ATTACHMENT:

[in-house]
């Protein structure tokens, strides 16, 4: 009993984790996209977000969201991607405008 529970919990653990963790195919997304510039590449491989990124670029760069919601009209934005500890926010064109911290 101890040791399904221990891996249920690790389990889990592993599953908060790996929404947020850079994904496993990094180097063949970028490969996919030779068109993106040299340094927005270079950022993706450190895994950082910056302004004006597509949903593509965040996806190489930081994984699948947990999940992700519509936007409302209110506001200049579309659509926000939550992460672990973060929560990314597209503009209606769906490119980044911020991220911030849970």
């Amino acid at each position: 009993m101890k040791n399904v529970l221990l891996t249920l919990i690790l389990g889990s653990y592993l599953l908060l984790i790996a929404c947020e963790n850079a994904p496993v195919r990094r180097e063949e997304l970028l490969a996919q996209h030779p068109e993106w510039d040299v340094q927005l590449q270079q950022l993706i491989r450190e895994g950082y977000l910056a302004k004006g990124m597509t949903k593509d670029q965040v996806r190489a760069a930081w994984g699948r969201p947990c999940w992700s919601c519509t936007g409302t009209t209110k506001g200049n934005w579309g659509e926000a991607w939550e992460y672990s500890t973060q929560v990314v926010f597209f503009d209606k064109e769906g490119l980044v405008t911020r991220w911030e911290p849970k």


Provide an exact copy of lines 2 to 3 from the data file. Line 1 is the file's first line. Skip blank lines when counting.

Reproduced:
């Protein structure tokens, strides 16, 4: 009993984790996209977000969201991607405008 529970919990653990963790195919997304510039590449491989990124670029760069919601009209934005500890926010064109911290 101890040791399904221990891996249920690790389990889990592993599953908060790996929404947020850079994904496993990094180097063949970028490969996919030779068109993106040299340094927005270079950022993706450190895994950082910056302004004006597509949903593509965040996806190489930081994984699948947990999940992700519509936007409302209110506001200049579309659509926000939550992460672990973060929560990314597209503009209606769906490119980044911020991220911030849970």
């Amino acid at each position: 009993m101890k040791n399904v529970l221990l891996t249920l919990i690790l389990g889990s653990y592993l599953l908060l984790i790996a929404c947020e963790n850079a994904p496993v195919r990094r180097e063949e997304l970028l490969a996919q996209h030779p068109e993106w510039d040299v340094q927005l590449q270079q950022l993706i491989r450190e895994g950082y977000l910056a302004k004006g990124m597509t949903k593509d670029q965040v996806r190489a760069a930081w994984g699948r969201p947990c999940w992700s919601c519509t936007g409302t009209t209110k506001g200049n934005w579309g659509e926000a991607w939550e992460y672990s500890t973060q929560v990314v926010f597209f503009d209606k064109e769906g490119l980044v405008t911020r991220w911030e911290p849970k």